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DivorceMarriageCan I File for Divorce in New York If My Spouse Has Moved Out of State?

May 18, 2016

When a marriage deteriorates and one spouse moves out of the marital residence, they sometimes move way out. When way out is out of New York and the New York spouse  wants to divorce, where will the divorce take place?

New York Domestic Relations Law, Sections 230 and 231 define the residency requirements for filing a divorce action. The statutes provide that a divorce action can proceed in New York only if:

  • The parties were married in the state and either party is a New York resident when the action is commenced and has been a resident for a continuous period of one year immediately prior to filing, or
  • The parties  have  resided  in this state as husband and wife and either party is a New York resident when the action is commenced and has been a resident for a  continuous  period of one year prior to filing, or
  • The cause occurred in the  state  and  either  party  has  been  a New York resident   for  a  continuous  period  of  at  least  one  year immediately prior to filing, or
  • The cause occurred in the state and both  parties are New York residents thereof at the time of the commencement of the action, or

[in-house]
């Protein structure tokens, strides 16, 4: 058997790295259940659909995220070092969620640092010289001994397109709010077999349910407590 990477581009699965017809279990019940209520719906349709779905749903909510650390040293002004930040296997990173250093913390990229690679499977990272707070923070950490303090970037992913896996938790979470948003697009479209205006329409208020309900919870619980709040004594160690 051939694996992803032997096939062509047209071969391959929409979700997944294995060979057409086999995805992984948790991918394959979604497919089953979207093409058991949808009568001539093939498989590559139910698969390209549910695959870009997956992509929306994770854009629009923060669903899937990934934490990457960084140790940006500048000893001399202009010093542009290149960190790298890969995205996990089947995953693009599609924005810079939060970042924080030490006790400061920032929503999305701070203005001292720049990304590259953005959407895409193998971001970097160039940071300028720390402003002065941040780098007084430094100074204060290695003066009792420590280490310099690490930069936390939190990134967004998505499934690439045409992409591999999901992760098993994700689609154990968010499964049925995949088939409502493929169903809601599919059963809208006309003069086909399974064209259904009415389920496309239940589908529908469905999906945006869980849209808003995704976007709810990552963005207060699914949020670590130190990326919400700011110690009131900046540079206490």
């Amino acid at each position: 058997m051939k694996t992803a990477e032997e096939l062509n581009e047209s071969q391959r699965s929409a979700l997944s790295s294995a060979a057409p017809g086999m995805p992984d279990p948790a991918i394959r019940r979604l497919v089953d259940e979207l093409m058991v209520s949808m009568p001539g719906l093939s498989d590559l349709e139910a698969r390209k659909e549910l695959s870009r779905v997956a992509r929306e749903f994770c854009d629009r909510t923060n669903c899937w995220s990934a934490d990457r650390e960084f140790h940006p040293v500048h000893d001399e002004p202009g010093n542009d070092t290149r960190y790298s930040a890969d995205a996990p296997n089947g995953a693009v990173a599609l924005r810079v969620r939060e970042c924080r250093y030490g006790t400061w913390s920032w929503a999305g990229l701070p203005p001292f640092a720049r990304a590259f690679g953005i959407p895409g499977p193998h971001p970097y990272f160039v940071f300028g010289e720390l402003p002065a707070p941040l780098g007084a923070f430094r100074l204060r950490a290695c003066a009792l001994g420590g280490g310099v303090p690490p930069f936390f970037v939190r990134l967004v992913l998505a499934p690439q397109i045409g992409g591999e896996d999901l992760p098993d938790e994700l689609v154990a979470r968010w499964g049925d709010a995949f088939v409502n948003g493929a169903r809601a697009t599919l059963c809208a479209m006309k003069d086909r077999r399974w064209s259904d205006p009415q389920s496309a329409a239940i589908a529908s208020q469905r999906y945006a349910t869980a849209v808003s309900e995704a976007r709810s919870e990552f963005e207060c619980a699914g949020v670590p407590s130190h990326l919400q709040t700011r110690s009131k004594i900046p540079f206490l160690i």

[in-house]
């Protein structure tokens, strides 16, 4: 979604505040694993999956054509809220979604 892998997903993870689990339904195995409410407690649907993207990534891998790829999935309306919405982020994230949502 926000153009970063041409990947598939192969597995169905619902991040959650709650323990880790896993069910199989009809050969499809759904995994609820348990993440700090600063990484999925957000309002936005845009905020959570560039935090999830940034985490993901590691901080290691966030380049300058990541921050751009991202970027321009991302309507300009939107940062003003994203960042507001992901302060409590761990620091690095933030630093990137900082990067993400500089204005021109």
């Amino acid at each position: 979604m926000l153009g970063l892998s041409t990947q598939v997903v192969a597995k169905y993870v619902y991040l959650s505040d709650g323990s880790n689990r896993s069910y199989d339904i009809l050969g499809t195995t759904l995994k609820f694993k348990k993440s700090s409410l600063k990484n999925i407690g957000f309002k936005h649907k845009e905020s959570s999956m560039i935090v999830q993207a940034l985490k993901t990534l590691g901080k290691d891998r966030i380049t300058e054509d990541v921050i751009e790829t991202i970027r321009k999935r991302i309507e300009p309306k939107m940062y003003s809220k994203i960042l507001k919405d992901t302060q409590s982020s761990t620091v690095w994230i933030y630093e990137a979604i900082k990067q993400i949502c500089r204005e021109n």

• Either party has been a resident of New York for a continuous period of at least two years immediately prior to filing the divorce action.

As a result of no-fault divorce, which simply requires that the marriage irretrievably has broken down for six months preceding the commencement of the divorce, the residency requirement will be satisfied if one souse lives in New York at the time of commencement  and for one year preceding  the divorce.

If you file for divorce in New York, the other spouse will still have to be personally served with the summons and required notices.  Service can be made in another jurisdiction. If the out-of-state spouse cannot be located or is actively avoiding being served, an motion can be made to provide for some alternative means of service, whether by “nail and mail,” publication and most recently, via social media.

If there are children involved, interstate divorce proceedings can become much more complicated. The Uniform Child Custody Jurisdiction and Enforcement Act is a uniform law, applied in all fifty states, used to determine which state has the most compelling interest to decide interstate child custody disputes. Custody, visitation, and support issues involving multiple jurisdictions and state laws make having a divorce attorney experienced in interstate divorce matters all that more important.

If you have questions or concerns about interstate divorce or custody matter, please give Clement Law a call at (212) 683-9551 of fill out our online form to arrange for a consultation. We look forward to assisting you.

The information contained in this website has been provided for general informational purposes only and DOES NOT constitute legal advice; there is no warranty on this information and it does not in any way constitute an attorney-client relationship. Prior results do not guarantee a similar outcome. All individuals are encouraged to seek independent counsel for advice regarding their specific situation and facts. 


Further, e-mails or other correspondence with any member of this firm does not create an attorney-client relationship without the explicit written agreement between the parties

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